As a result, the deviation in the parameter estimation represented by Δm is readily computed as a function of the error in the d and q components of the rotor flux. This error is used by the controller algorithm to compute the necessary change in the slip gain command to the slip frequency calculator. When Δm is added to the estimate {circumflex over (m)}, the equation (Eq. 23) yields,
Where the symbol K
For function implementation, in block
here
One non-limiting embodiment of the foregoing slip frequency calculation module Referring now to FIG. 8, there is shown one non-limiting embodiment of the flux observer module One non-limiting embodiment of the current model
and
From the above two equations,
Substituting equations (Eq. 41) and (Eq. 42) into (Eq. 37) and (Eq. 38), the current model for rotor flux is given as:
For better performance, the rotor speed frame is used and the above two equations become,
By another form, the above two equations may be shown as,
where τ=L The current model
where T is the sampling period. The equation (Eq. 49) is used to calculate the speed-invariant rotor flux. Finally the current model rotor flux is rotated back into the stationary reference (e.g., see Eqs. 72 and 73). For the vector rotation, all that is needed is the rotor angle (θ
where T is the sampling period and ω
One non-limiting embodiment of the voltage model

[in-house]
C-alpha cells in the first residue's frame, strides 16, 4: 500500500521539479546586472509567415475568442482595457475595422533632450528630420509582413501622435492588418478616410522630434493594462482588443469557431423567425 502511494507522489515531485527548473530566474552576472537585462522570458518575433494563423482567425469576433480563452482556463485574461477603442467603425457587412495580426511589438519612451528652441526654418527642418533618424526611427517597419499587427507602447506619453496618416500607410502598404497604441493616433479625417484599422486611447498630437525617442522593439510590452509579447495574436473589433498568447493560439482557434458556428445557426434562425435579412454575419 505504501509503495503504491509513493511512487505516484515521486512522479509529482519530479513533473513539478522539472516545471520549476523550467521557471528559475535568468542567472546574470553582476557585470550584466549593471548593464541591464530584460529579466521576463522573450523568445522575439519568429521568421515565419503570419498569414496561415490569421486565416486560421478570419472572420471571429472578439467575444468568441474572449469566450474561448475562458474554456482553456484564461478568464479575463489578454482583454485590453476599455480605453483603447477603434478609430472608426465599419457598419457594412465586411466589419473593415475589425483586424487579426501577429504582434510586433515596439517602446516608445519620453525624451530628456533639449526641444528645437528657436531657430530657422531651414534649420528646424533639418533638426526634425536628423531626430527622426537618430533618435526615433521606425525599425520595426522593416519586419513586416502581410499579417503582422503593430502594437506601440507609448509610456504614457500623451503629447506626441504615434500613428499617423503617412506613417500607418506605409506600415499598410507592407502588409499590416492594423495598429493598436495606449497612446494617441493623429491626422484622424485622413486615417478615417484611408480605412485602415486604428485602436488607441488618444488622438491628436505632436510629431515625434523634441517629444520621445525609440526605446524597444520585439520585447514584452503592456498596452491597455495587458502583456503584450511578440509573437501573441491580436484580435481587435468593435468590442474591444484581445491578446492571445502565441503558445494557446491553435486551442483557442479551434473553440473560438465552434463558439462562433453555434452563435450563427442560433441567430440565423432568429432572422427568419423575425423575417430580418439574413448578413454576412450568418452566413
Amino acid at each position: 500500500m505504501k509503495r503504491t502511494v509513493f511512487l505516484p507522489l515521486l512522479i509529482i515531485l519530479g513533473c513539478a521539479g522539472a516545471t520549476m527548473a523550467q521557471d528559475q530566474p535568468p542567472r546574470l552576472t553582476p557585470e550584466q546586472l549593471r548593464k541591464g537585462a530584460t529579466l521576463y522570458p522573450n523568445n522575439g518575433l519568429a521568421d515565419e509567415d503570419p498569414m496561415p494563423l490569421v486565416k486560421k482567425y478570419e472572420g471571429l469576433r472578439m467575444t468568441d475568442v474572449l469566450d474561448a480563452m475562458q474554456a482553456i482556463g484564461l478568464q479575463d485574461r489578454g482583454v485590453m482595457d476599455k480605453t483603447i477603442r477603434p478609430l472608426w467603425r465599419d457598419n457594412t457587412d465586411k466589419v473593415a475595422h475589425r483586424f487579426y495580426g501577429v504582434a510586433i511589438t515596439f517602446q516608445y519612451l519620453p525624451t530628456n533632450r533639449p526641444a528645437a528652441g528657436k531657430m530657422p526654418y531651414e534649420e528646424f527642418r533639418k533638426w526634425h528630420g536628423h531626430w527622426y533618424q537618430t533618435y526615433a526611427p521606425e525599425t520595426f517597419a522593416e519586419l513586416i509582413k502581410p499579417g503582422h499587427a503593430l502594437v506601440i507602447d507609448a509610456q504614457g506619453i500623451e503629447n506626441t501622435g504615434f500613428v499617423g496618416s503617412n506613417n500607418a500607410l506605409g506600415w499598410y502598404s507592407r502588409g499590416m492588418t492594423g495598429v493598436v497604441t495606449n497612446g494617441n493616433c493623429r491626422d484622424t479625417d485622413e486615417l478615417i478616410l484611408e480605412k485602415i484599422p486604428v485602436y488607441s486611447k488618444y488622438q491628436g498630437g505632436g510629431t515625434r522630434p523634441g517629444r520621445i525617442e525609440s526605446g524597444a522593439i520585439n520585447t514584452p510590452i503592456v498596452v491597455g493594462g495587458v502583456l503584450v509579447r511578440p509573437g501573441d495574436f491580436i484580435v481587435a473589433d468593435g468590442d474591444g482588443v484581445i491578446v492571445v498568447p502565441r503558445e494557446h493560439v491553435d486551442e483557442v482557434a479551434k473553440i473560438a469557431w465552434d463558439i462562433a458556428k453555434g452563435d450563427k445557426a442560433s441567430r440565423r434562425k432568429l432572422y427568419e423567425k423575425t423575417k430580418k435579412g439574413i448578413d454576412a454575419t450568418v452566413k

so,
and as known,
and
From equations (Eq. 54), (Eq. 55) and (Eq. 56),
_{s} i _{s})L _{r} /L _{m } (Eq. 57) where and λ
Therefore, we have
where
and Adjustment It must be noted that the voltage model of the flux observer is based on the stationary frame. The current i
where T is the sampling period and ω Since the rotor flux is used by the adaptive controller for slip frequency at the D-Q axes, finally the rotor flux for the D-Q axes is given by,
The gain function, which precisely controls the closed-loop observer bandwidth, permits a transition from the current to the voltage model flux estimating attributes based on rotor speed. One non-limiting embodiment of the gain function is illustrated by the graph if speed is less than p_gainLowSpeed gainFluxOb=p_gainMax else if speed is over p_gainHighspeed gainFluxOb=0 else gainFluxOb=p_gainMax*(p_gainHighSpeed-speed) /(p_gainHighSpeed-p_gainLowSpeed) where p_gainMax=2π*p_gainLowSpeed*L and p_gainHighSpeed and p_gainLowSpeed are calibratable parameters. Referring back to FIG. 5, block